Wednesday, May 27, 2009

Introducing LINQ




Orcas significantly improves the way developers handle data.
Traditionally developers have manipulated data differently depending on where the data resides and how the user connects to it.

With the introduction of Language Integrated Query developers can now deal with data using a consistent programmatic approach and perform data access with new data design surfaces.

LINQ aimes to reduce the complexity for developers and help boost their productivity through a set of extensions to the C# and Visual Basic programming languages as well as the Microsoft .NET Framework, which provides integrated querying for objects, databases, and XML data.

Using LINQ, developers will be able to write queries natively in C# or Visual Basic without having to use specialized languages, such as Structured Query Language (SQL) and Xpath.

With Visual Studio “Orcas”, you can work with data in the way that you want. You can create entire collections of objects from a database backend if you like. You can interact with data as rows or columns – whatever makes sense to your application.
Language Integrated Query or “LINQ” will dramatically change the way we work with and program against data. By creating a common querying language in LINQ, we’ve freed you, the developer to focus on things that matter most to you. LINQ will provide you the ease of use you’ve come to expect with Visual Studio offering both IntelliSense and Autocompletion right in the IDE.

Language Integrated Query provides native querying syntax in C# and VB.Net. This frees the developer from having to master independent data programmability technologies (e.g. Xpath, Xquery, T/SQL) and instead offers the developer a consistent way to query data.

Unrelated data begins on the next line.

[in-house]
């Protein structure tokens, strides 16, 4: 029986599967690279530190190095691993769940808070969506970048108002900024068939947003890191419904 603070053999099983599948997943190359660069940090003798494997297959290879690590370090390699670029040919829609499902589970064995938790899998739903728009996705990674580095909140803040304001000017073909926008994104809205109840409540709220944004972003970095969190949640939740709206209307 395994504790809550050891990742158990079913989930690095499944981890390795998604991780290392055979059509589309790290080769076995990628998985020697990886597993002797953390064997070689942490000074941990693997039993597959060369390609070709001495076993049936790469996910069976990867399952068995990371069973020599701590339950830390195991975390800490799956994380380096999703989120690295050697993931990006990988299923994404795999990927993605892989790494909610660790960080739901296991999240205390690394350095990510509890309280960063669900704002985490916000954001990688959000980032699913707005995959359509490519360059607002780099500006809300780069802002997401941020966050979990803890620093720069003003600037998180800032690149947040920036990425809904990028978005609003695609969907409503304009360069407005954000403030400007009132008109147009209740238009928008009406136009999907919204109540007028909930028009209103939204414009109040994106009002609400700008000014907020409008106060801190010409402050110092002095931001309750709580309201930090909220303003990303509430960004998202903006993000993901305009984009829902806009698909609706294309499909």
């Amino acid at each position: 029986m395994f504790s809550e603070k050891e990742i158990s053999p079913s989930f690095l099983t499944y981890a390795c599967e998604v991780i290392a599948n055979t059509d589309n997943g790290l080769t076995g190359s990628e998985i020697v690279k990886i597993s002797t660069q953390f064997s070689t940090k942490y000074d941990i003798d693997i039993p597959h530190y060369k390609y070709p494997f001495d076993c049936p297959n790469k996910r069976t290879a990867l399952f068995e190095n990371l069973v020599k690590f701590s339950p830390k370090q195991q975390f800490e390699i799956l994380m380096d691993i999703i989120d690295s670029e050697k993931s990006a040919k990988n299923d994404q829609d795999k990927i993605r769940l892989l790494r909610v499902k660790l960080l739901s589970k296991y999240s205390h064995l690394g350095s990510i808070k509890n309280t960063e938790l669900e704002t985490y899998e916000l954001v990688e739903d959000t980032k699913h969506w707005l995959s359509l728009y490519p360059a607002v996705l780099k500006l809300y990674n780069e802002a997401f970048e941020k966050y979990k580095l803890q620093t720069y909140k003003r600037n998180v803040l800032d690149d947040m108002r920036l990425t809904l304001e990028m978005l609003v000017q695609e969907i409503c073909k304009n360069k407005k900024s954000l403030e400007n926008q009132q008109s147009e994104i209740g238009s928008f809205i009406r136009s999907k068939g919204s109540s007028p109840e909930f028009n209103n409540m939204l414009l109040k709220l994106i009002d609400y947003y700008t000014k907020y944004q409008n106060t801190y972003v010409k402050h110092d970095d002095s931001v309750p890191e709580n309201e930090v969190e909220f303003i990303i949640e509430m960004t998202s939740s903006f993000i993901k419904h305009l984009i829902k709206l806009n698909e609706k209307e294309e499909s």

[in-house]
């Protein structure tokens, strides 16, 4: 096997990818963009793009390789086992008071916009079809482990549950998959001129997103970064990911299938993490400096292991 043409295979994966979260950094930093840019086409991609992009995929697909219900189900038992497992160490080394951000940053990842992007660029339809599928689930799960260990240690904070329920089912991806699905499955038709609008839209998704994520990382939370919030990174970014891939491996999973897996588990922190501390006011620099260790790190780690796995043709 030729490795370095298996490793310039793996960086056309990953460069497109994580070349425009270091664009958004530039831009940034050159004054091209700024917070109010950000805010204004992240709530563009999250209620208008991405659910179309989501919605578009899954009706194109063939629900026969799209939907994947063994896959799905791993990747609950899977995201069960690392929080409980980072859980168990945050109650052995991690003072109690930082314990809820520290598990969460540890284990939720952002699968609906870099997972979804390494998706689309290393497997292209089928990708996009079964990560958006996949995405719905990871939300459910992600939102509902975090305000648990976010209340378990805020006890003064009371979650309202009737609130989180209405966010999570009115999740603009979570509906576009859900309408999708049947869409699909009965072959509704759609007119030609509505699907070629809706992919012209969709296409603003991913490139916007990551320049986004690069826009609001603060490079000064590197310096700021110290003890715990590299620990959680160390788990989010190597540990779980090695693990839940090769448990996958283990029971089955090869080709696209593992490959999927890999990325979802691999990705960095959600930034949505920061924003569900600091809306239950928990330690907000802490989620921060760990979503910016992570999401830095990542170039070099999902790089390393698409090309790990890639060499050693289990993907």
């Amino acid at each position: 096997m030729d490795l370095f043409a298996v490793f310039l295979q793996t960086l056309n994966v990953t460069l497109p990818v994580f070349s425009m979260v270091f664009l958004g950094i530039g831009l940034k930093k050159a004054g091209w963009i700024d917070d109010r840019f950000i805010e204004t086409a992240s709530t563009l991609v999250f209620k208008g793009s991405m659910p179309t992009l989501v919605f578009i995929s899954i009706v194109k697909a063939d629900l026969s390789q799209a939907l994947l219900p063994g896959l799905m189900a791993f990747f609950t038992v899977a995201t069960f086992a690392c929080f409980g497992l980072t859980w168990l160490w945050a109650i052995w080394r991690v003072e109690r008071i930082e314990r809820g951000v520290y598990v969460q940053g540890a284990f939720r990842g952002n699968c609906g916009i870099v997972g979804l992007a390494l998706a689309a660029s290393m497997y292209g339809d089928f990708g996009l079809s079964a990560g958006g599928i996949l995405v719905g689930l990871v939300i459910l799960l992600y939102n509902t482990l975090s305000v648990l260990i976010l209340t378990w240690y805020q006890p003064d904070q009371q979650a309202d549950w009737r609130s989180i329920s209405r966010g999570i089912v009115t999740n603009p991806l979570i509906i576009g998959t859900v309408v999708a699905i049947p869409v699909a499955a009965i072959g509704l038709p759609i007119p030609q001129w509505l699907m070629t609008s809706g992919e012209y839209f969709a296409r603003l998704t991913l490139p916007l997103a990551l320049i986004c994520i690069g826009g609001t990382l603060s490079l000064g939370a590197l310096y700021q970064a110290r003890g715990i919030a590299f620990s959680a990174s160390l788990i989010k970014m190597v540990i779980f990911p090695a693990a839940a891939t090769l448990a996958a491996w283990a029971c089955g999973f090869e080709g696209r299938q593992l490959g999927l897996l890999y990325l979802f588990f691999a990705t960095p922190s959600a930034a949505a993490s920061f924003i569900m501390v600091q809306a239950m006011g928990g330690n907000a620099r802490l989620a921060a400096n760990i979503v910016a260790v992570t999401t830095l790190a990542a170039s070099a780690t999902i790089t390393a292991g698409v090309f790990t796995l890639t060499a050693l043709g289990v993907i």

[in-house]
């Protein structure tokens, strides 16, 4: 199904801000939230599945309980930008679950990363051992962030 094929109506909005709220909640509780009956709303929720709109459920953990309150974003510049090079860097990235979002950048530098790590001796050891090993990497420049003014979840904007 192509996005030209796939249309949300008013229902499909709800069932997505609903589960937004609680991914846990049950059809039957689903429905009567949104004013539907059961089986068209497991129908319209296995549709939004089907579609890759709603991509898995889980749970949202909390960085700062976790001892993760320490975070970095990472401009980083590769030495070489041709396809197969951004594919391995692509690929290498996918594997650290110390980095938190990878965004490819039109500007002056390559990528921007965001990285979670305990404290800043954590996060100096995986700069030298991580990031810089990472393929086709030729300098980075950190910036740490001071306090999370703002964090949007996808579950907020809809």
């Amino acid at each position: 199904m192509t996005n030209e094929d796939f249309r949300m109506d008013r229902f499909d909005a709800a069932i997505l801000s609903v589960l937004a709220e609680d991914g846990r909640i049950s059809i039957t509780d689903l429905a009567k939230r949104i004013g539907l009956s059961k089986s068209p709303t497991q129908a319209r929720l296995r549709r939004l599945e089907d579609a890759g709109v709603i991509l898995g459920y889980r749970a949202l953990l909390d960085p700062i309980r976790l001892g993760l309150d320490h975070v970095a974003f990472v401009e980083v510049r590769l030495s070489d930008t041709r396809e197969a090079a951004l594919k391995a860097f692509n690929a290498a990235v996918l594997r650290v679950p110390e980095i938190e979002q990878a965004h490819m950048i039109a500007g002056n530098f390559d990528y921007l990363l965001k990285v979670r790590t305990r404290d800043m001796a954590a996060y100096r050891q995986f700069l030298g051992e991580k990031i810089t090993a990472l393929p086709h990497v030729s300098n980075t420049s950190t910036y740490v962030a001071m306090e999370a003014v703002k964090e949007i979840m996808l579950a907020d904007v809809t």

The best part is that the LINQ code you write is consistent whether your data store is a SQL Server, contained in a ADO.NET DataSet, an XML document, an EDM you create or even objects you create in memory.

With Orcas, we have taken a more general approach and are adding general purpose query facilities to the .NET Framework that apply to all sources of information, not just relational or XML data.

This facility is called .NET Language Integrated Query (LINQ).
With Orcas and ADO.NET 3.5, LINQ is an inherent part of the C# and VB.Net languages offering both IntelliSense and Autocompletion.

LINQ provides developers with a consistent query language which they in turn may use on various types of data. Be it Objects, XML, Datasets, SQL Server (or other databases with ADO.NET providers) and Entities. Any data that may be placed into a .NET collection of type IEnumerable can be queried by LINQ.

If you’ve written T/SQL in the past then LINQ will offer you familiar constructs for projections, restrictions, sorting and grouping such as Select, Where, GroupBy, and OrderBy.

You can also adapt the query operators to your liking by using extension methods which can override their default behavior.

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